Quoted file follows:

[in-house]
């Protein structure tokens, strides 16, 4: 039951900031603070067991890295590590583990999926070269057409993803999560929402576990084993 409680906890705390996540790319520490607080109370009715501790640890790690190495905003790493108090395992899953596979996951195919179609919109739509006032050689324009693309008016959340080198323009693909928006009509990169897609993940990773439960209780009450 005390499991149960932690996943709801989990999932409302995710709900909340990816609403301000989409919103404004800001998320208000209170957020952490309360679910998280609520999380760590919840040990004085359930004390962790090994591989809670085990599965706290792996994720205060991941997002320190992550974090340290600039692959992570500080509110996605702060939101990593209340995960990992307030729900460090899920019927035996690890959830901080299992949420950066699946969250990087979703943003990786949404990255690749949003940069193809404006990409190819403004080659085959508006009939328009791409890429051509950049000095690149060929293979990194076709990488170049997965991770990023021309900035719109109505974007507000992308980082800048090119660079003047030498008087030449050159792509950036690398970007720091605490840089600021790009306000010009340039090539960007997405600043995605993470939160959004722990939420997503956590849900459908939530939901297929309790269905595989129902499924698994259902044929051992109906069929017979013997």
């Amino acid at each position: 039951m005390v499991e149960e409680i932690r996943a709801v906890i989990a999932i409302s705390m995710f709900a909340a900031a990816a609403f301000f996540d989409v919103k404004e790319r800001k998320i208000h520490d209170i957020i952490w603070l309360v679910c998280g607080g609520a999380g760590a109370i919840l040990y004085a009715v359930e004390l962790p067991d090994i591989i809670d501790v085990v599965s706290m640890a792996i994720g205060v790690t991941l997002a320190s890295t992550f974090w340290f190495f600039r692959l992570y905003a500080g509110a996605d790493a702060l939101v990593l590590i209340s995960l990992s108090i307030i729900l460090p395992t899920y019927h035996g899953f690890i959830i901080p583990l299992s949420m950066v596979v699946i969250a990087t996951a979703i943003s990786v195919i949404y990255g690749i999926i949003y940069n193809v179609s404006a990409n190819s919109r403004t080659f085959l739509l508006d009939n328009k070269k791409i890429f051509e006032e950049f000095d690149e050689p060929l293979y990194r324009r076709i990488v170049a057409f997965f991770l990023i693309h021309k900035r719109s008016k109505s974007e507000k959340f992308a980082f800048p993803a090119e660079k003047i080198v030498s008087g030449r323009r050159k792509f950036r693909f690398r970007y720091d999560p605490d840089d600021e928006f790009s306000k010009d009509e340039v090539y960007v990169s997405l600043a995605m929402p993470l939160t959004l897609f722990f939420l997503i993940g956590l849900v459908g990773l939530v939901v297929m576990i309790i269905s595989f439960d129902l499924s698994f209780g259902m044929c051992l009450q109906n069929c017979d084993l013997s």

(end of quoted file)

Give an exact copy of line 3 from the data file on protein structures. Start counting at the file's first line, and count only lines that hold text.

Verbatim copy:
């Amino acid at each position: 039951m005390v499991e149960e409680i932690r996943a709801v906890i989990a999932i409302s705390m995710f709900a909340a900031a990816a609403f301000f996540d989409v919103k404004e790319r800001k998320i208000h520490d209170i957020i952490w603070l309360v679910c998280g607080g609520a999380g760590a109370i919840l040990y004085a009715v359930e004390l962790p067991d090994i591989i809670d501790v085990v599965s706290m640890a792996i994720g205060v790690t991941l997002a320190s890295t992550f974090w340290f190495f600039r692959l992570y905003a500080g509110a996605d790493a702060l939101v990593l590590i209340s995960l990992s108090i307030i729900l460090p395992t899920y019927h035996g899953f690890i959830i901080p583990l299992s949420m950066v596979v699946i969250a990087t996951a979703i943003s990786v195919i949404y990255g690749i999926i949003y940069n193809v179609s404006a990409n190819s919109r403004t080659f085959l739509l508006d009939n328009k070269k791409i890429f051509e006032e950049f000095d690149e050689p060929l293979y990194r324009r076709i990488v170049a057409f997965f991770l990023i693309h021309k900035r719109s008016k109505s974007e507000k959340f992308a980082f800048p993803a090119e660079k003047i080198v030498s008087g030449r323009r050159k792509f950036r693909f690398r970007y720091d999560p605490d840089d600021e928006f790009s306000k010009d009509e340039v090539y960007v990169s997405l600043a995605m929402p993470l939160t959004l897609f722990f939420l997503i993940g956590l849900v459908g990773l939530v939901v297929m576990i309790i269905s595989f439960d129902l499924s698994f209780g259902m044929c051992l009450q109906n069929c017979d084993l013997s």